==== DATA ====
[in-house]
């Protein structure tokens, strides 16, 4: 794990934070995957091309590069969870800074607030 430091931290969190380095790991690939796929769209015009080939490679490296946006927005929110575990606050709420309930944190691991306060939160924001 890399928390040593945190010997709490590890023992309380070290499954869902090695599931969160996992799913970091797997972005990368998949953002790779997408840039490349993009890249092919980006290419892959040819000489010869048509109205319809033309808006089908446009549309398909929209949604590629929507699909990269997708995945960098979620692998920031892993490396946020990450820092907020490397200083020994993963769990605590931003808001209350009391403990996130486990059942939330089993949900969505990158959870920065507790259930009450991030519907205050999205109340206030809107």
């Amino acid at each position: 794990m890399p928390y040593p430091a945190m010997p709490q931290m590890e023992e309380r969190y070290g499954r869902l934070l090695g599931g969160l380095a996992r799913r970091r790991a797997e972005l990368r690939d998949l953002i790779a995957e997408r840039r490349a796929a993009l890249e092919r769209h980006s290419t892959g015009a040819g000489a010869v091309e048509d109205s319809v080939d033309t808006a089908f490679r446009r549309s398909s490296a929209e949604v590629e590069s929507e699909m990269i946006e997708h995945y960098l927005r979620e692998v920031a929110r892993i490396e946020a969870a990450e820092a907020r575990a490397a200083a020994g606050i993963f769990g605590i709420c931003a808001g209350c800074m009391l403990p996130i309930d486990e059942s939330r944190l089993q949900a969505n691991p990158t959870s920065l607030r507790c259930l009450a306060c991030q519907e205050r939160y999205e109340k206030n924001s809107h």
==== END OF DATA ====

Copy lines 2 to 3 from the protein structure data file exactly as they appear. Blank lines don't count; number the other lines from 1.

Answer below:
């Protein structure tokens, strides 16, 4: 794990934070995957091309590069969870800074607030 430091931290969190380095790991690939796929769209015009080939490679490296946006927005929110575990606050709420309930944190691991306060939160924001 890399928390040593945190010997709490590890023992309380070290499954869902090695599931969160996992799913970091797997972005990368998949953002790779997408840039490349993009890249092919980006290419892959040819000489010869048509109205319809033309808006089908446009549309398909929209949604590629929507699909990269997708995945960098979620692998920031892993490396946020990450820092907020490397200083020994993963769990605590931003808001209350009391403990996130486990059942939330089993949900969505990158959870920065507790259930009450991030519907205050999205109340206030809107």
């Amino acid at each position: 794990m890399p928390y040593p430091a945190m010997p709490q931290m590890e023992e309380r969190y070290g499954r869902l934070l090695g599931g969160l380095a996992r799913r970091r790991a797997e972005l990368r690939d998949l953002i790779a995957e997408r840039r490349a796929a993009l890249e092919r769209h980006s290419t892959g015009a040819g000489a010869v091309e048509d109205s319809v080939d033309t808006a089908f490679r446009r549309s398909s490296a929209e949604v590629e590069s929507e699909m990269i946006e997708h995945y960098l927005r979620e692998v920031a929110r892993i490396e946020a969870a990450e820092a907020r575990a490397a200083a020994g606050i993963f769990g605590i709420c931003a808001g209350c800074m009391l403990p996130i309930d486990e059942s939330r944190l089993q949900a969505n691991p990158t959870s920065l607030r507790c259930l009450a306060c991030q519907e205050r939160y999205e109340k206030n924001s809107h």